The ACO and IMSA, the governing bodies of the 24 Hours of Le Mans and 24 Hours of Daytona respectively, have announced a joint renaming. The bus stop chicane on the Daytona backstretch will be renamed the Le Mans chicane, while the first chicane along the Circuit de la Sarthe’s Mulsanne straight will be named the Daytona chicane. It is a permanent renaming of significant corners at significant tracks, a formal acknowledgement of how significant the upcoming alliance between these two races will be.
The 24 hour races at Le Mans and Daytona share a contentious history. While sports car racing as we know it rose to prominence at Le Mans, Daytona popped up in the 1960s and quickly became both one of the most significant endurance races in the world and the anchor point of a burgeoning American sports car racing scene. Over time, championships with similar rule sets developed from each. At Le Mans, the Group C cars of the World Sports car Championship raced for top honors. At Daytona, it was the similar IMSA GTP class that battled for wins. Both fell apart in the early 90s, but, when an alliance could have greatly benefitted both races, the two races went separate ways entirely.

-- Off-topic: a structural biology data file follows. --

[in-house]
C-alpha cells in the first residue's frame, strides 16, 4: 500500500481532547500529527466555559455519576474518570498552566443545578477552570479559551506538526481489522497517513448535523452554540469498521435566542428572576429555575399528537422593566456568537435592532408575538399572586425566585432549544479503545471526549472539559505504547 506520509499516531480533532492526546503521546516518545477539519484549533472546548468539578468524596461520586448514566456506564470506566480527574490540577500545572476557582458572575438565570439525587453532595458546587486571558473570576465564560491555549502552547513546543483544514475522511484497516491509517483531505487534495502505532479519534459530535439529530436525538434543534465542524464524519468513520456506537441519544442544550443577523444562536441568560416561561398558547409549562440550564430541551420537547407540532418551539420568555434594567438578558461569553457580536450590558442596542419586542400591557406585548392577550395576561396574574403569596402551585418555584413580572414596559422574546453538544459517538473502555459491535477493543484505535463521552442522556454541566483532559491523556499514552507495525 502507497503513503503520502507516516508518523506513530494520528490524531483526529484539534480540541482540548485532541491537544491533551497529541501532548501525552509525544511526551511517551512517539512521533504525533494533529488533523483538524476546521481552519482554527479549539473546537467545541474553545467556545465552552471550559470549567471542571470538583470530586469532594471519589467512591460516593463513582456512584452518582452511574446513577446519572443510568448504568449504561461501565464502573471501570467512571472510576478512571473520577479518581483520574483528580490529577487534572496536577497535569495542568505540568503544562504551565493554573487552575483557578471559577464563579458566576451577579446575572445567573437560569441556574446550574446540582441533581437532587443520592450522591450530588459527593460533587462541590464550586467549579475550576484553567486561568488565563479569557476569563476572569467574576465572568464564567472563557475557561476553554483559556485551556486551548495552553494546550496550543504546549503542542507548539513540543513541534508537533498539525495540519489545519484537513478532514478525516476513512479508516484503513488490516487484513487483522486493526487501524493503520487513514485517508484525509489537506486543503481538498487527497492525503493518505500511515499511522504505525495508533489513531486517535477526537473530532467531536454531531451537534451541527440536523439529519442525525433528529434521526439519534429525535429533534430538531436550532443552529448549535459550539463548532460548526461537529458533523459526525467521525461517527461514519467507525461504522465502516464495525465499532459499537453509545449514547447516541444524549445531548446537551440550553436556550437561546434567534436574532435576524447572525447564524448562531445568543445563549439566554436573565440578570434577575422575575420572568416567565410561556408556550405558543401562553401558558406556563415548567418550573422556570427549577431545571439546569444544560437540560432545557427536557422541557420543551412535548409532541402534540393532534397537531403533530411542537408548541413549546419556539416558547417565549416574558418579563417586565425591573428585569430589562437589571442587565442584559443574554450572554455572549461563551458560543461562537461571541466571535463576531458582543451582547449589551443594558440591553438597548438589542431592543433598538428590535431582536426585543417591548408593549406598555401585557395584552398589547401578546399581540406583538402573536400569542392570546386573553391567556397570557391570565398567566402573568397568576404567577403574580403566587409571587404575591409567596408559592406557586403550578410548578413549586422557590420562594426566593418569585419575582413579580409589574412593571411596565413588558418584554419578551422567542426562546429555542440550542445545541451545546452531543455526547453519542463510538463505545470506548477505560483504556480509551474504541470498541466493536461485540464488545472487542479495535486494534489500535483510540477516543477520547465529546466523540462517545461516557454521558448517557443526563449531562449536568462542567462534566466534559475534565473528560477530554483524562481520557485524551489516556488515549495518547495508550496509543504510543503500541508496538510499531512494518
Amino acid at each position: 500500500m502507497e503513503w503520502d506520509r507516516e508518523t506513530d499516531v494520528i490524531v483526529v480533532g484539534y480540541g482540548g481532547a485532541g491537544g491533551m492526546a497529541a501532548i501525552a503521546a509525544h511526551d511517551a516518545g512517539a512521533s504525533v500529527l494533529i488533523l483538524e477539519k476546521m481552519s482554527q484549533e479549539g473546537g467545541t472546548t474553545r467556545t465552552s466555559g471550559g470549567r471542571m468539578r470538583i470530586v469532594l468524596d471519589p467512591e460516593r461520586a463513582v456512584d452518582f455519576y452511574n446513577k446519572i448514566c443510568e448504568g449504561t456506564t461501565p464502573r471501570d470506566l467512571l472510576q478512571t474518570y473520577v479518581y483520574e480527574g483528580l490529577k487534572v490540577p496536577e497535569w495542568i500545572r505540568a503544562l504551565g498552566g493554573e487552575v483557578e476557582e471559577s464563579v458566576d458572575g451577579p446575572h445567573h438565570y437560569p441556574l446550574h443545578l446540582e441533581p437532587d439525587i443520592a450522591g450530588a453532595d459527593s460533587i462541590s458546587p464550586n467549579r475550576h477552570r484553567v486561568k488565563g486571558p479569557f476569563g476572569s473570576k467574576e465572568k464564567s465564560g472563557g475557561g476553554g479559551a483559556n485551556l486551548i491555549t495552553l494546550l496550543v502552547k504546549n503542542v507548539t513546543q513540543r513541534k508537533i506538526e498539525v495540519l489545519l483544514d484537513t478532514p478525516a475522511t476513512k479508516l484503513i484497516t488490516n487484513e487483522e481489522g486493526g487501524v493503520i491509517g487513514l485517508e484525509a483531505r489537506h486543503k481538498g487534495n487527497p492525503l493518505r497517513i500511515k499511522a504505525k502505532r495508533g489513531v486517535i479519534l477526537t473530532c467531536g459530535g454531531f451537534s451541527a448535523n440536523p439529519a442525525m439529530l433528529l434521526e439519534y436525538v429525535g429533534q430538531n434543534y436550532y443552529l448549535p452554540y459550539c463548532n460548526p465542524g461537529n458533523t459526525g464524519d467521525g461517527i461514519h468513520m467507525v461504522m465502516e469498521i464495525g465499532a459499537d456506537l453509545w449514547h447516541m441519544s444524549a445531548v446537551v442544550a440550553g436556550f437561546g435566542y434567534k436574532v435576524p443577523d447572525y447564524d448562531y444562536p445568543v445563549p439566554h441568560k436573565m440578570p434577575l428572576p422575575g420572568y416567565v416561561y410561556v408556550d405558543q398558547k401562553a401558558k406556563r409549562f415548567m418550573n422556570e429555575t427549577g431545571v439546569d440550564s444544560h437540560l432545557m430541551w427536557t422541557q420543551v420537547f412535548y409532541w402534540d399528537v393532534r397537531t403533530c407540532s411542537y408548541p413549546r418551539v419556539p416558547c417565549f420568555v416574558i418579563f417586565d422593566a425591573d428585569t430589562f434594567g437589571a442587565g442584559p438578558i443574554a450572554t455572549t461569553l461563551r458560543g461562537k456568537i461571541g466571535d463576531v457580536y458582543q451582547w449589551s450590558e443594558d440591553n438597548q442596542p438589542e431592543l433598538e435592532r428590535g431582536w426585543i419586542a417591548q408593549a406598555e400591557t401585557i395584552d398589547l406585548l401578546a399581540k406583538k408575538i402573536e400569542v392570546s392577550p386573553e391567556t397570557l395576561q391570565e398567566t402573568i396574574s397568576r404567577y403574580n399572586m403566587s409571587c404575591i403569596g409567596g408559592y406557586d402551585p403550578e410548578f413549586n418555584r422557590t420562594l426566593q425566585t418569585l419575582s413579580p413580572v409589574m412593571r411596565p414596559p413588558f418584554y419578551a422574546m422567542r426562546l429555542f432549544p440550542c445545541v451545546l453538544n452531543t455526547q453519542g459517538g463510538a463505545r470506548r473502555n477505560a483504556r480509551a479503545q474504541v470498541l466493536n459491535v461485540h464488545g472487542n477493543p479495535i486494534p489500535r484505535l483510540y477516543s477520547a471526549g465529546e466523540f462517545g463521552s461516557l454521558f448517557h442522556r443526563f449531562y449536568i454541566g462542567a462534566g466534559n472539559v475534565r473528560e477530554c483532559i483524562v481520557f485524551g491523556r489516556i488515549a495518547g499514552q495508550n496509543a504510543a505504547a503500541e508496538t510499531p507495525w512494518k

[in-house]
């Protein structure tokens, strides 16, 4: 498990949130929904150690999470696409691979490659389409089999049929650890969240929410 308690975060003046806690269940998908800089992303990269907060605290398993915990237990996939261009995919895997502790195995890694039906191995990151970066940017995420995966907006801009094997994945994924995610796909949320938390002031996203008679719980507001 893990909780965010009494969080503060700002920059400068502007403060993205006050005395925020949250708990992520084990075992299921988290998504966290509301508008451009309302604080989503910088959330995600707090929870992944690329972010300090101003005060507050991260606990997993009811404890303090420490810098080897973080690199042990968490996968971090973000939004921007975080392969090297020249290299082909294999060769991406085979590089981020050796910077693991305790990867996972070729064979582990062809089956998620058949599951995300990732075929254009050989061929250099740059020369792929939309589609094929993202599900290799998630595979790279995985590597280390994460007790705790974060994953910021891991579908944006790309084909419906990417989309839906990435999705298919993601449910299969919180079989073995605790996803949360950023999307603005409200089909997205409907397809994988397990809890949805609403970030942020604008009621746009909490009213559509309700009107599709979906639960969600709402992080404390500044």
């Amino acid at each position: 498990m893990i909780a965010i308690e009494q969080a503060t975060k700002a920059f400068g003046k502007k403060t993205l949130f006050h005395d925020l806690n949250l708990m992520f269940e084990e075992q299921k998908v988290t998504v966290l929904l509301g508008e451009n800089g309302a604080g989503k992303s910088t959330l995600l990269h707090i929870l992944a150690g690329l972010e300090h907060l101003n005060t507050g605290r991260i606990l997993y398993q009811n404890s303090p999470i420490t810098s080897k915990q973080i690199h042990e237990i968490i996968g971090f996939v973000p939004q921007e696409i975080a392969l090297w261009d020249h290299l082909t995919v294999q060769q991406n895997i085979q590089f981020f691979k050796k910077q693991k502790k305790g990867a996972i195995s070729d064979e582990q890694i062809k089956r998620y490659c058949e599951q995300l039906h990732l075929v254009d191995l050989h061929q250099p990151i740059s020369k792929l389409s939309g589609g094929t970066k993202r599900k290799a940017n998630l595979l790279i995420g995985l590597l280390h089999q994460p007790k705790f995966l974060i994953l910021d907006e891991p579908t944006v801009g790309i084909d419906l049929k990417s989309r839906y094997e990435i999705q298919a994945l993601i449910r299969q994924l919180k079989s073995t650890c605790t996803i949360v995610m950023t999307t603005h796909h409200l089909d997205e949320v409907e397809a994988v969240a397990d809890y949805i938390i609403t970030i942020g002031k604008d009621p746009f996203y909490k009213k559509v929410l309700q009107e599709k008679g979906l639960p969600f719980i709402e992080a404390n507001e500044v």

For the full story, check out this article from Road & Track.